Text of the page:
I’m now home in still chilly Dorset having spent five nights cruising in the Caribbean.
I’m the first to admit that the prospect of taking my young son and daughter away on a long haul flight for the first time during the February school half term holiday filled me with trepidation.
The thought of keeping a five year old boy and his seven year old sister amused for hours on end as we flew to join our ship in Barbados had been enough to prevent the Davies clan from venturing so far afield in the past.
This year, however, the lure of work on board made this an opportunity too good to pass up, so it became an operation in managing the excitement levels once the decision had been taken for us to go as a family on our first fly-cruise.
As it turned out, the three hour drive to Gatwick turned out to be more arduous then the following nine hours, due to a combination of car sickness and pent-up pre-holiday emotions.
Following that cross country journey, the flight itself was a ball. The children, armed by iPods and DS computer games, managed to keep themselves amused far better than I ever expected. The in-flight entertainment then helped fill in the gaps between meals and sleep.
The endless tantrums I had feared never materialised, much to my delight and that of fellow passengers, some of whom quite visibly grimaced at the prospect of spending a lengthy period in confined space with two over-tired primary school children.
On our arrival at Bridgetown, I found myself being considerably less stressed out than I had imagined. This sense of achievement was helped a few days later when we discovered that he equivalent flights from London the next two days were cancelled following the effects on the atmosphere of a volcanic eruption on Montserrat.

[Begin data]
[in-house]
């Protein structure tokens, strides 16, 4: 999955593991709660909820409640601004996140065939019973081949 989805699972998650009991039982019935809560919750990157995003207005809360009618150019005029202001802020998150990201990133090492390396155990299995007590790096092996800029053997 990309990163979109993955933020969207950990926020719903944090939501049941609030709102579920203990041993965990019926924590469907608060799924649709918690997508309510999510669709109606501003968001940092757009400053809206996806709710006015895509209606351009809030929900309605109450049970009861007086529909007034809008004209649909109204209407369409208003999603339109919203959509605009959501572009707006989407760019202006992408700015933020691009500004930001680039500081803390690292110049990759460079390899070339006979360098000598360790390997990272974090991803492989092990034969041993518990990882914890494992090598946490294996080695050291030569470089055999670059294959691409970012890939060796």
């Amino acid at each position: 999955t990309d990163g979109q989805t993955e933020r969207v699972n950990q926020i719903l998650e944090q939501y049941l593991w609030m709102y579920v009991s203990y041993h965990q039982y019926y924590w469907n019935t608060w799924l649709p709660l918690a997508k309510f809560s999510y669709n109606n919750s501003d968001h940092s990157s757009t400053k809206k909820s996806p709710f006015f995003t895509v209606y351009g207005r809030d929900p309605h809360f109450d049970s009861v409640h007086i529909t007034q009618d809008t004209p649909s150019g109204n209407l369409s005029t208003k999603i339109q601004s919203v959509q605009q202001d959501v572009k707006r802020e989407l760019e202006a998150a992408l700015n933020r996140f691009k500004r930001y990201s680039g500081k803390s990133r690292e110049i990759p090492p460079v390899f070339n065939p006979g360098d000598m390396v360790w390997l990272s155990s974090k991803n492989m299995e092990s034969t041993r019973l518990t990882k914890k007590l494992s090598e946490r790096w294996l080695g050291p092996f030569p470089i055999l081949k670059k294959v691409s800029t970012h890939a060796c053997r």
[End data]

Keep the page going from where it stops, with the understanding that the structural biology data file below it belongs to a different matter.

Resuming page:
Given that my son Hal was pretty much packed at Christmas, so longing was he to return to P&O Cruises’ Ventura, which he had been fortunate enough to experience at the even tender age of five, the thought of trailing back home from the airport without going anywhere near his favourite cruise ship would have been unbearable.
Daughter Tilly managed to some how contain her enthusiasm until nearer our departure date. Yet it was hard even for her to hide the obvious signs of glee at the idea of plunging into one of the ship’s pools every day before breakfast – a prospect not so enthusiastically welcomed by my wife and me.
So our smooth arrival on one of my favourite islands in the Caribbean was a welcome relief.
Turtle Beach touchdown
We figured that the best way to get acclimatised given the length of flight and change in climate – from zero degrees in the UK to 30-plus in Barbados – would be to take a night in a hotel before joining the ship.
This allowed us to all take a swim in the pool and get sand in our toes on the immaculate beach outside the Turtle Beach Resort in the south of the island. Being an easy 15-minute taxi ride from the airport helped together with one of the most friendly drivers of all time, whose knowledge of English football put me to shame.
Taking a pre-cruise stay enabled us all to get acclimatised not only to the time difference – only four hours so no major issue – but also the dramatic shift in temperature.
We could also relax knowing there was no rush to get to the ship before it sailed. In fact we were able to board the next morning and spend the day at the brilliantly child-friendly Almond Casuarina Resort and indulge in a very special dinner at the incomparable Cobblers Cove before setting sail.
I’d not hesitate in considering this kind of option, particularly after a lengthy flight with tired children in tow.
It meant we were all in tune for the cruise, had settled into our cabin and got a good feel for the ship and the beautiful climate without any of the expected exhaustion.
Ventura was looking and feeling good with many demonstrable improvements from its somewhat shaky inaugural season.
The service and standards of food were difficult to fault and Captain Paul Brown proved to be a complete gentleman not to just to us, but to all the passengers he encountered.
Celebrity chef Marco Pierre White – on board with us to run his first cookery class for children as well as adults – was similarly complementary. Given his reputation as being a notoriously hard man to please, Ventura passed with flying colours.
Even a five-hour delay in between flights in Amsterdam on the way home failed to diminish the feeling that taking a cruise and stay option gives you the best of both worlds – particularly if you happen to be in Barbados.
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